While the principles of the invention have been shown and described in connection with a few preferred embodiments, it is to be understood clearly that such embodiments are by way of example and are not limiting.

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Citing PatentFiling datePublication dateApplicantTitle
US6023995 *May 13, 1998Feb 15, 2000Imo Industries, Inc.Vehicle accelerator pedal apparatus with position-adjustment feature
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Classifications
U.S. Classification74/514, 123/399
International ClassificationB60K26/02, G05G1/46
Cooperative ClassificationG05G1/46, B60K26/02, Y10T74/2054
European ClassificationB60K26/02, G05G1/46
Legal Events
DateCodeEventDescription
May 29, 2007FPExpired due to failure to pay maintenance fee
Effective date: 20070330
Mar 30, 2007LAPSLapse for failure to pay maintenance fees
Oct 19, 2006REMIMaintenance fee reminder mailed
Jan 24, 2003ASAssignment
Owner name: TELEFLEX INCORPORATED, PENNSYLVANIA
Free format text: ASSIGNMENT OF ASSIGNORS INTEREST;ASSIGNOR:IMO INDUSTRIES, INC.;REEL/FRAME:013691/0502
Effective date: 20010213
Owner name: TELEFLEX INCORPORATED 630 WEST GERMANTOWN PIKE SUI
Owner name: TELEFLEX INCORPORATED 630 WEST GERMANTOWN PIKE SUI
Free format text: ASSIGNMENT OF ASSIGNORS INTEREST;ASSIGNOR:IMO INDUSTRIES, INC.;REEL/FRAME:013691/0502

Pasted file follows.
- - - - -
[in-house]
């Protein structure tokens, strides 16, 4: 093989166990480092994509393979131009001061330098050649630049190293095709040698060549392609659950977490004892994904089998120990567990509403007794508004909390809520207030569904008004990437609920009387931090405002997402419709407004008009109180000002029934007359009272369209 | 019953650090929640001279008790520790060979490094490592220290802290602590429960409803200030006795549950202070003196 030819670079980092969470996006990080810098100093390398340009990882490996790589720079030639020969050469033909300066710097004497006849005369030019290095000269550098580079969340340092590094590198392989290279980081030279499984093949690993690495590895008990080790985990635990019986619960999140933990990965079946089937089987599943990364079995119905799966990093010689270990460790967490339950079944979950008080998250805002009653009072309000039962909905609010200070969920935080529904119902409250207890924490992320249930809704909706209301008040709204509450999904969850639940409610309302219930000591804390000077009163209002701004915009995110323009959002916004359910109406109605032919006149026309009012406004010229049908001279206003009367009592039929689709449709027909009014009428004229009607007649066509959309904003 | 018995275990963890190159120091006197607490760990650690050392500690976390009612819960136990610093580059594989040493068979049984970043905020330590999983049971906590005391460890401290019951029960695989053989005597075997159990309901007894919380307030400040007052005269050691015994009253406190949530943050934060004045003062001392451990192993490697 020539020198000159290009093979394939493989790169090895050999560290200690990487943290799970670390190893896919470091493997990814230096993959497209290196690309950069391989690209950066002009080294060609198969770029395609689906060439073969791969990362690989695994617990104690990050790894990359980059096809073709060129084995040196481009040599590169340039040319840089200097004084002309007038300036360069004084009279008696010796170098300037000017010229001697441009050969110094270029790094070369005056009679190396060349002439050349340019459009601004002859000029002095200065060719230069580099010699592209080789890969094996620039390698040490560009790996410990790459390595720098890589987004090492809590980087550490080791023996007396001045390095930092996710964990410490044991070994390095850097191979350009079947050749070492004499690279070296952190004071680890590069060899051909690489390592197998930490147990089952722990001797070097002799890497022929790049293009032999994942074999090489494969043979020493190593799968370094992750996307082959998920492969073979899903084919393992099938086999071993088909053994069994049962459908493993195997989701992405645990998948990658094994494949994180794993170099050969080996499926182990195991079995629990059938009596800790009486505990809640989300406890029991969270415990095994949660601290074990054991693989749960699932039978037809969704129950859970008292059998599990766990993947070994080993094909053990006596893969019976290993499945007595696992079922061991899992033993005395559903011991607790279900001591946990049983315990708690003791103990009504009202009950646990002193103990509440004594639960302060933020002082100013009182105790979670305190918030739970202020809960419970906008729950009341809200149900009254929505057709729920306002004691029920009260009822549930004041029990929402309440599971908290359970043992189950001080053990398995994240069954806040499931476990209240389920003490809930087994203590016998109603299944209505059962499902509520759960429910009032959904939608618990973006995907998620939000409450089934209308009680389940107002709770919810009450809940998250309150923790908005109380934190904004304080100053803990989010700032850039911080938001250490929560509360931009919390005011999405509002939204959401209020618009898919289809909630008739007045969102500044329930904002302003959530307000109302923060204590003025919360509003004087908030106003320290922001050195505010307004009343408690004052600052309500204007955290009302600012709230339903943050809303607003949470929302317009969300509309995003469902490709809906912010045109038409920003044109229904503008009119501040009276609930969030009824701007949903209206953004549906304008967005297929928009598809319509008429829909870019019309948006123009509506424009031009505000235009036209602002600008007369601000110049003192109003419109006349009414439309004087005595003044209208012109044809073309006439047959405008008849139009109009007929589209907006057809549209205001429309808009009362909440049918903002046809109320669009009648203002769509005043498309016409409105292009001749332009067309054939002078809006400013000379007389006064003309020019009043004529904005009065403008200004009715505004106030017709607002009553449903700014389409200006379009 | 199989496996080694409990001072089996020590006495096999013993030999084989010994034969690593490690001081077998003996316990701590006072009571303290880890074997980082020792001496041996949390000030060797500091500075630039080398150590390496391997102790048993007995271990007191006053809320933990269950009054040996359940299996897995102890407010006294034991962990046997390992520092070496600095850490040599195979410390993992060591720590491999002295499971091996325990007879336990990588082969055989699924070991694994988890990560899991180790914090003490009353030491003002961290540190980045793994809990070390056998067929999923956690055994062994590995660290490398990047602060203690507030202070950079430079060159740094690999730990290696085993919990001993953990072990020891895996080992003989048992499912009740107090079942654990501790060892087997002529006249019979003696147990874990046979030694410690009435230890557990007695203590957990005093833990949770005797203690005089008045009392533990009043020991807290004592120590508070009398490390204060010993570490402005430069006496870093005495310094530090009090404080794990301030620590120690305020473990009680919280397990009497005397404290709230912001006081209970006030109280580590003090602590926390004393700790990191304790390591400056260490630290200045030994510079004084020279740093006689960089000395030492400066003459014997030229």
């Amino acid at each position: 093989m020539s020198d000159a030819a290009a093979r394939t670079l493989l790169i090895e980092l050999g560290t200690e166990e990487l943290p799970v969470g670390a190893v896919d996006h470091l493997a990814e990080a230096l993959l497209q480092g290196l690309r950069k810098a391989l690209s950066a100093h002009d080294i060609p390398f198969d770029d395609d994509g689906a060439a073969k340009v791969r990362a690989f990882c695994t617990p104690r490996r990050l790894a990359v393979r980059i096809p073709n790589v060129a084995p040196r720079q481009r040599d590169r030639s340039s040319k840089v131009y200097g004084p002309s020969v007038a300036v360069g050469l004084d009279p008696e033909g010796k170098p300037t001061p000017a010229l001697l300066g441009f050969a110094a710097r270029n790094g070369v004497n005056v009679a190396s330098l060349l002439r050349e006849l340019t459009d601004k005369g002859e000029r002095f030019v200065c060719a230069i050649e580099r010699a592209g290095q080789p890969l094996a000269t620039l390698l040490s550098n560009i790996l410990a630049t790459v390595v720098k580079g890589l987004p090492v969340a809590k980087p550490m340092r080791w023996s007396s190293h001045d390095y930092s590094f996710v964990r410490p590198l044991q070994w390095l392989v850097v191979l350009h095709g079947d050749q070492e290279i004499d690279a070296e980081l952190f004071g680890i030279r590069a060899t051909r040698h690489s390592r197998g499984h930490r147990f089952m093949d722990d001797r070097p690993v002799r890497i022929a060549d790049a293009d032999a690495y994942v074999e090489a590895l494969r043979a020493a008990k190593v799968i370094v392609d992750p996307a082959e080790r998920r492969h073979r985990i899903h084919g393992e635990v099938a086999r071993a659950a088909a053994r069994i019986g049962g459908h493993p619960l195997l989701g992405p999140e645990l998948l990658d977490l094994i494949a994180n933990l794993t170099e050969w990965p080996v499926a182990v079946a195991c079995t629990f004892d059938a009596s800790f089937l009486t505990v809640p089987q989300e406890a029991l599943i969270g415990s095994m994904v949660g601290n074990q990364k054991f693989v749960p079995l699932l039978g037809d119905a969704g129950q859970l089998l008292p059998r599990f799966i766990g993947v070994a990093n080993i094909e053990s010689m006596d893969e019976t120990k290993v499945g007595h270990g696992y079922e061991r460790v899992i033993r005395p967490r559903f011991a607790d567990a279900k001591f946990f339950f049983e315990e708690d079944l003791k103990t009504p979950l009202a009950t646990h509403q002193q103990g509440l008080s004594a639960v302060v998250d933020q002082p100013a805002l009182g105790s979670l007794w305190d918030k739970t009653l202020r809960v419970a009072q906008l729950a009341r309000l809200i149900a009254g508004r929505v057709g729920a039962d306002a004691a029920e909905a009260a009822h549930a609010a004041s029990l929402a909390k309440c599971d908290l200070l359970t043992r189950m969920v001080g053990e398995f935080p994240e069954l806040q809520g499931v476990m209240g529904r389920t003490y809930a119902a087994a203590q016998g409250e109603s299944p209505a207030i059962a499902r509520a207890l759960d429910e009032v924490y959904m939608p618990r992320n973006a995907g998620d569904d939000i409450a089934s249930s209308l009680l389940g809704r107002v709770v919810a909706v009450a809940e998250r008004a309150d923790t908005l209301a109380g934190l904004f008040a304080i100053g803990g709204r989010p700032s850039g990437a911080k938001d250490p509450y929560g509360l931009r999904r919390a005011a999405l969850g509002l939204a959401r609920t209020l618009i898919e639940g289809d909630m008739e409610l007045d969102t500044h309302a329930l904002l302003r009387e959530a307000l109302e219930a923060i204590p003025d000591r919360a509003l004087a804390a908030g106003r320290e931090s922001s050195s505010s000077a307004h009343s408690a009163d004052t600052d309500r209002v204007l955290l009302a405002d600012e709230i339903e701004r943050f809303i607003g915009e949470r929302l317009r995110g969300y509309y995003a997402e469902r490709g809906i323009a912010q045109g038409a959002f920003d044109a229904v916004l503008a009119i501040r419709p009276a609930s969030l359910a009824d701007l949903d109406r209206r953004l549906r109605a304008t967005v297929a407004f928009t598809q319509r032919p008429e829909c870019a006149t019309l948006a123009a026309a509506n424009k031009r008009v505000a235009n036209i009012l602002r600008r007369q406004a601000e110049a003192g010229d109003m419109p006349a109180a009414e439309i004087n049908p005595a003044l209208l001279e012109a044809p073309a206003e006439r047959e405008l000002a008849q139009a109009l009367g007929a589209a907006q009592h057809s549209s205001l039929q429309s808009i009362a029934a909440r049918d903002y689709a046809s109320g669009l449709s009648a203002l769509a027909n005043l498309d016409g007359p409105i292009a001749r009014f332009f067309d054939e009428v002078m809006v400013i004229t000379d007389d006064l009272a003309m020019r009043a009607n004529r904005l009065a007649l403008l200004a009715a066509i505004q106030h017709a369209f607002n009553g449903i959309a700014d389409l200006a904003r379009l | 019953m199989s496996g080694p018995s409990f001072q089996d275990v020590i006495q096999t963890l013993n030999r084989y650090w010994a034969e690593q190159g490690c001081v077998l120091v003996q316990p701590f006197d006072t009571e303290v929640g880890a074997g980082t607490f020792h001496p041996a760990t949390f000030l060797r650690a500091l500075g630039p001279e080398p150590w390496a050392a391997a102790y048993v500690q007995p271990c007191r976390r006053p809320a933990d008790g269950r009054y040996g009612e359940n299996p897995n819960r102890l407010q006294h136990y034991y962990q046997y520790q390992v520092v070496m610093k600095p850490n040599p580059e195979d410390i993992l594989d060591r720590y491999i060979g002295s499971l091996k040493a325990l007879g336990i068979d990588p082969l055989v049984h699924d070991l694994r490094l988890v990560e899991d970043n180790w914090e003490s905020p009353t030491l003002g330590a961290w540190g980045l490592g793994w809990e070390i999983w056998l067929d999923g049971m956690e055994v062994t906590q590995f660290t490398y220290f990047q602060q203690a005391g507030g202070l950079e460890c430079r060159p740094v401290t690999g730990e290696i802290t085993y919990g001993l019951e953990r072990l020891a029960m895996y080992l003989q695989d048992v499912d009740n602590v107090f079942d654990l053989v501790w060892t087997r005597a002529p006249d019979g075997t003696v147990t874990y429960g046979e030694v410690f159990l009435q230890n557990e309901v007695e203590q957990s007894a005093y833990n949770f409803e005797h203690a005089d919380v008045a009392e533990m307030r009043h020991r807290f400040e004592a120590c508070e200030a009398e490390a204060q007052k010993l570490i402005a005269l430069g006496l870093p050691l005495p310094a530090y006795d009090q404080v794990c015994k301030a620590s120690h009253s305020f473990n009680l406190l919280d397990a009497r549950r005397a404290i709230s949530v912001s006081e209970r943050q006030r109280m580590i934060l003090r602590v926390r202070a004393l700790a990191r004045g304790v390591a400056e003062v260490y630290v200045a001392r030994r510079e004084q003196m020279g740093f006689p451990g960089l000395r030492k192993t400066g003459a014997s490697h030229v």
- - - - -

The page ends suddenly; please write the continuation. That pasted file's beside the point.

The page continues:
Effective date: 20010213
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Owner name: TECHNOLOGY HOLDING COMPANY, DELAWARE
Free format text: ASSIGNMENT OF ASSIGNORS INTEREST;ASSIGNOR:TELEFLEX INCORPORATED;REEL/FRAME:013625/0147
Effective date: 20021217
Owner name: TECHNOLOGY HOLDING COMPANY 2751 CENTERVILLE ROAD,
Owner name: TECHNOLOGY HOLDING COMPANY 2751 CENTERVILLE ROAD,
Free format text: ASSIGNMENT OF ASSIGNORS INTEREST;ASSIGNOR:TELEFLEX INCORPORATED;REEL/FRAME:013625/0147
Effective date: 20021217
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Year of fee payment: 4
Mar 8, 2001ASAssignment
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Effective date: 20010131
Owner name: IMO INDUSTRIES, INC. 9211 FORREST HILL AVENUE, SUI
Owner name: IMO INDUSTRIES, INC. 9211 FORREST HILL AVENUE, SUI
Free format text: SECURITY INTEREST;ASSIGNOR:SCOTIABANK THE BANK OF NOVA SCOTIA /AR;REEL/FRAME:011620/0759
Owner name: IMO INDUSTRIES, INC. 9211 FORREST HILL AVENUE, SUI
Free format text: SECURITY INTEREST;ASSIGNOR:SCOTIABANK THE BANK OF NOVA SCOTIA /AR;REEL/FRAME:011620/0759
Effective date: 20010131
Owner name: IMO INDUSTRIES, INC. 9211 FORREST HILL AVENUE, SUI